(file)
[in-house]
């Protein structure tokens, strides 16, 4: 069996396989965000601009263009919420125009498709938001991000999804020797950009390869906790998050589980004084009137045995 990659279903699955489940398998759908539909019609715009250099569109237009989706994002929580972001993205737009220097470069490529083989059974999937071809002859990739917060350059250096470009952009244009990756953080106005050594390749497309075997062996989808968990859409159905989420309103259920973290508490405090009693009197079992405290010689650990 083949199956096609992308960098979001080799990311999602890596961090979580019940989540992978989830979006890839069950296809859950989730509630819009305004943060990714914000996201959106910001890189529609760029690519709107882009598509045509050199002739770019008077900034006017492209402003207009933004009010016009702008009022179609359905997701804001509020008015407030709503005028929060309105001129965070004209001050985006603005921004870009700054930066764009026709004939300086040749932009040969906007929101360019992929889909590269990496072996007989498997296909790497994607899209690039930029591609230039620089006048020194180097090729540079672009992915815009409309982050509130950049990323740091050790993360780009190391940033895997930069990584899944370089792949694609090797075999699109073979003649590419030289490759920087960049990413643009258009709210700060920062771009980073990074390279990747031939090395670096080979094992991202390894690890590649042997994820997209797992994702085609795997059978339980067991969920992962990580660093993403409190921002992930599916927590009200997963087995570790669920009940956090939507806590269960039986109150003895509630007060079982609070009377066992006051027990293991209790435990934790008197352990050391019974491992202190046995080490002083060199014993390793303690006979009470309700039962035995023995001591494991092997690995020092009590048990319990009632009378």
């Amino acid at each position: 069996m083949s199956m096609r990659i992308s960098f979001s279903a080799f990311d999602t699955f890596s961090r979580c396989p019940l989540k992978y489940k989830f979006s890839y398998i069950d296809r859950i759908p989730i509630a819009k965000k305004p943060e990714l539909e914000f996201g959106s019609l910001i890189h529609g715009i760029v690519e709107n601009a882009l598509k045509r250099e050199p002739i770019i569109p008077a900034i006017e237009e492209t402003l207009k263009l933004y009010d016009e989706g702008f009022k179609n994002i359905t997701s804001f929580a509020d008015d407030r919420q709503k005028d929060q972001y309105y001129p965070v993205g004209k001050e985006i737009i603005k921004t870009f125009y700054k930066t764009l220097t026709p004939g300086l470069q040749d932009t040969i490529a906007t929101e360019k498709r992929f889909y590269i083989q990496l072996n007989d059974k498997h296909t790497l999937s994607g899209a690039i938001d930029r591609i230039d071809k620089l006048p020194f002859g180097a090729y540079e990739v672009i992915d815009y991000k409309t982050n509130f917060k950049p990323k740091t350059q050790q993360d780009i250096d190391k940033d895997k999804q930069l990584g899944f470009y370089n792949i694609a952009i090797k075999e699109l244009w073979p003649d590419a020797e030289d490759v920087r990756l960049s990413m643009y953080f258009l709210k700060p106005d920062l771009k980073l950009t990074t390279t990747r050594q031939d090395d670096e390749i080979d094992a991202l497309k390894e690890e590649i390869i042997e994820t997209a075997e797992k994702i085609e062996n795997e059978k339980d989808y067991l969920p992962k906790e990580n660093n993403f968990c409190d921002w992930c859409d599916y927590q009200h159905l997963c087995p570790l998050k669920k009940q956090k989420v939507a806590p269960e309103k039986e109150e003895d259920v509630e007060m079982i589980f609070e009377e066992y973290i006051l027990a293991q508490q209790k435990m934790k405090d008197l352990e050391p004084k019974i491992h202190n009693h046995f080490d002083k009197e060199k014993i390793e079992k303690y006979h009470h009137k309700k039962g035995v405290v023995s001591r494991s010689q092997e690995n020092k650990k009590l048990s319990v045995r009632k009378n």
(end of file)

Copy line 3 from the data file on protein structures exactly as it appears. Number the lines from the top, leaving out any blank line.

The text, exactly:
């Amino acid at each position: 069996m083949s199956m096609r990659i992308s960098f979001s279903a080799f990311d999602t699955f890596s961090r979580c396989p019940l989540k992978y489940k989830f979006s890839y398998i069950d296809r859950i759908p989730i509630a819009k965000k305004p943060e990714l539909e914000f996201g959106s019609l910001i890189h529609g715009i760029v690519e709107n601009a882009l598509k045509r250099e050199p002739i770019i569109p008077a900034i006017e237009e492209t402003l207009k263009l933004y009010d016009e989706g702008f009022k179609n994002i359905t997701s804001f929580a509020d008015d407030r919420q709503k005028d929060q972001y309105y001129p965070v993205g004209k001050e985006i737009i603005k921004t870009f125009y700054k930066t764009l220097t026709p004939g300086l470069q040749d932009t040969i490529a906007t929101e360019k498709r992929f889909y590269i083989q990496l072996n007989d059974k498997h296909t790497l999937s994607g899209a690039i938001d930029r591609i230039d071809k620089l006048p020194f002859g180097a090729y540079e990739v672009i992915d815009y991000k409309t982050n509130f917060k950049p990323k740091t350059q050790q993360d780009i250096d190391k940033d895997k999804q930069l990584g899944f470009y370089n792949i694609a952009i090797k075999e699109l244009w073979p003649d590419a020797e030289d490759v920087r990756l960049s990413m643009y953080f258009l709210k700060p106005d920062l771009k980073l950009t990074t390279t990747r050594q031939d090395d670096e390749i080979d094992a991202l497309k390894e690890e590649i390869i042997e994820t997209a075997e797992k994702i085609e062996n795997e059978k339980d989808y067991l969920p992962k906790e990580n660093n993403f968990c409190d921002w992930c859409d599916y927590q009200h159905l997963c087995p570790l998050k669920k009940q956090k989420v939507a806590p269960e309103k039986e109150e003895d259920v509630e007060m079982i589980f609070e009377e066992y973290i006051l027990a293991q508490q209790k435990m934790k405090d008197l352990e050391p004084k019974i491992h202190n009693h046995f080490d002083k009197e060199k014993i390793e079992k303690y006979h009470h009137k309700k039962g035995v405290v023995s001591r494991s010689q092997e690995n020092k650990k009590l048990s319990v045995r009632k009378n």